Windows in 2023: here is what we know so far

Martin Brinkmann
Dec 29, 2022

The year 2023 is a major year for the Windows operating system. Microsoft will retire two Windows operating systems in the same month and release new updates for the two versions that it continues to support in that year.

What's new in Windows 11 Insider Preview Build 25197

The release of Windows 11 has created a divider in the Windows population caused by stricter hardware requirements for the operating system. While it is possible to overcome those and install and update Windows 11 on unsupported hardware, most device owners and administrators may not go down that route as there are still uncertainties.

Windows 7 and 8.1

Starting with the two oldest versions of Windows that are still in support in December 2022. Microsoft will retire Windows 7, which has been on Extended Security Updates support for three years, and Windows 8.1, on January 10, 2023.

Both operating systems will receive a last security update before Microsoft stops support entirely. There is a chance that highly critical security issues will be patched by Microsoft, even after end of support, but the majority of security issues and bugs won't be addressed anymore by the company.

0Patch plans to release security fixes for Windows 7 for at least two years after support end. These address critical issues only and are available for  less than $30 per year.

Windows 10

We don't know much about Microsoft's plans for Windows 10. The operating system has more than three years of support left, but users of it should not expect many new features being introduced in that time.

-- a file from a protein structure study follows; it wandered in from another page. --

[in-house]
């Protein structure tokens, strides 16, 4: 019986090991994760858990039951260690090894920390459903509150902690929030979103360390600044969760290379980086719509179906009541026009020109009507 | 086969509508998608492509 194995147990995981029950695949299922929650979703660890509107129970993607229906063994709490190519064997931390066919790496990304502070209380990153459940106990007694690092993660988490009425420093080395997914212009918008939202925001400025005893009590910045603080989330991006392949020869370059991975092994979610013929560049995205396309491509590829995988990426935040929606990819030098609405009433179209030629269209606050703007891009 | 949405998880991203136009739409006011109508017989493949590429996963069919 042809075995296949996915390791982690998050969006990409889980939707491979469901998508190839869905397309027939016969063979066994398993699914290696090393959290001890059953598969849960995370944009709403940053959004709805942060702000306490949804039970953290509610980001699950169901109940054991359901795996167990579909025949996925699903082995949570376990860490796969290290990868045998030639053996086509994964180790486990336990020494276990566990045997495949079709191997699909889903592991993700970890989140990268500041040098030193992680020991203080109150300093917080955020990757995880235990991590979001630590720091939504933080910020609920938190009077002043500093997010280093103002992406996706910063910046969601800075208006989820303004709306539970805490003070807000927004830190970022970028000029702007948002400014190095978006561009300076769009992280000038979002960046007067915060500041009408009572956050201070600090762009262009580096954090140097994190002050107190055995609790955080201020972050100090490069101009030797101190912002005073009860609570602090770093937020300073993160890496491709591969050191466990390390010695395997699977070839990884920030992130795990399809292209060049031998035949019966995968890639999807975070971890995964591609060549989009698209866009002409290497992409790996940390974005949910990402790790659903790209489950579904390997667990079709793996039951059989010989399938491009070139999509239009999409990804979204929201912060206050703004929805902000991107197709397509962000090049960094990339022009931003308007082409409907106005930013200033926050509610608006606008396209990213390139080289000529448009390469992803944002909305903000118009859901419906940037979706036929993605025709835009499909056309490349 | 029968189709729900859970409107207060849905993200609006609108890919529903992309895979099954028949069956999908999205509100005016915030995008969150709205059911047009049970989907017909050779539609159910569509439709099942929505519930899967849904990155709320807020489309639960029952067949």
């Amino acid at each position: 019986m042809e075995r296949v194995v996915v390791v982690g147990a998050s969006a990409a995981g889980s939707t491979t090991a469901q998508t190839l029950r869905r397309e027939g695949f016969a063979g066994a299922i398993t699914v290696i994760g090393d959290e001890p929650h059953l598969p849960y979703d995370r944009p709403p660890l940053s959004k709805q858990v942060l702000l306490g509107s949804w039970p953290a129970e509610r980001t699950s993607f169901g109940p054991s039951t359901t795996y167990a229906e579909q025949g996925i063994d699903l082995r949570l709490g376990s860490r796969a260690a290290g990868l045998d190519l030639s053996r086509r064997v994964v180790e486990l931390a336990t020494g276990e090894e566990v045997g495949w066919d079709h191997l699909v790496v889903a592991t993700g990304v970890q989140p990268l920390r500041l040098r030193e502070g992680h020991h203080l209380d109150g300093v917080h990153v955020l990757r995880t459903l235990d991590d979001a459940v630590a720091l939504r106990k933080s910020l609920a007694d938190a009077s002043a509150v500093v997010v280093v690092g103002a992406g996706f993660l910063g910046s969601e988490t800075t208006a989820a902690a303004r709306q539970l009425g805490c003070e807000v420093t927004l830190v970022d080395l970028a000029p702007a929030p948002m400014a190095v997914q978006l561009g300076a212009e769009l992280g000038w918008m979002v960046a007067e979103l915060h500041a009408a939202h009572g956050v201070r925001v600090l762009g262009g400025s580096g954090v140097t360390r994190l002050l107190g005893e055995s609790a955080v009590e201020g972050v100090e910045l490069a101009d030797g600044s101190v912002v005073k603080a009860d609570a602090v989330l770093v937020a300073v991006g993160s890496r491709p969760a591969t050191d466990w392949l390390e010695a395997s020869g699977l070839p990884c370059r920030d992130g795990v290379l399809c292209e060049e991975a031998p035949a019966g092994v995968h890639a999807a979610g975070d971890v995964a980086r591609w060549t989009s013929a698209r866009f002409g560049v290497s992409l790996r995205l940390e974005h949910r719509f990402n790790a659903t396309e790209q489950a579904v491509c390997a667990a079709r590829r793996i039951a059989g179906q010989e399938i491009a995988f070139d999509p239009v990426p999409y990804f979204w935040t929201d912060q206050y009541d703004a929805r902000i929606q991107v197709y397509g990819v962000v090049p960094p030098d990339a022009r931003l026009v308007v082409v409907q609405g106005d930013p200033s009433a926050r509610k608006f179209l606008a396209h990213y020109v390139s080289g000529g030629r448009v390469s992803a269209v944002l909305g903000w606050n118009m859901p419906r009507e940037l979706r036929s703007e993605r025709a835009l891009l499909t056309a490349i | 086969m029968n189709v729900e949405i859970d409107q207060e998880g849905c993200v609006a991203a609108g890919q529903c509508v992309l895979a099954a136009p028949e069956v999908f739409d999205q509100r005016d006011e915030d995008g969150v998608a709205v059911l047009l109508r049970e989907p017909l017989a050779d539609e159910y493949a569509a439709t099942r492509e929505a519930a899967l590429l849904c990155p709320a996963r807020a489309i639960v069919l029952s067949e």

A Windows 10 2023 Update, or however Microsoft wants to call it this time, is expected around the last quarter of the year 2023.

Windows 11

This is Microsoft's newest client operating system. Released at the end of 2021, Windows 11 has received a single feature update in 2022.

Microsoft will release another feature update for the operating system at the end of 2023, around the same time that the Windows 10 feature update will be released.

Microsoft's approach to feature updates changed with the release of the first feature update for Windows 11. It switched from introducing new features once a year in these bigger updates to introducing changes throughout the year.

The first so-called Moments update was released a month after the release of the 2022 Feature update. It introduced tabs in File Explorer and some other minor features.

Microsoft may release two or even more Moments updates in 2023. The first is expected in the beginning of the year, the second around half-time.

The first Moments update may introduce the long-expected tablet mode for the Windows taskbar, Energy recommendations in Settings, Search in the Task Manager and a few other changes.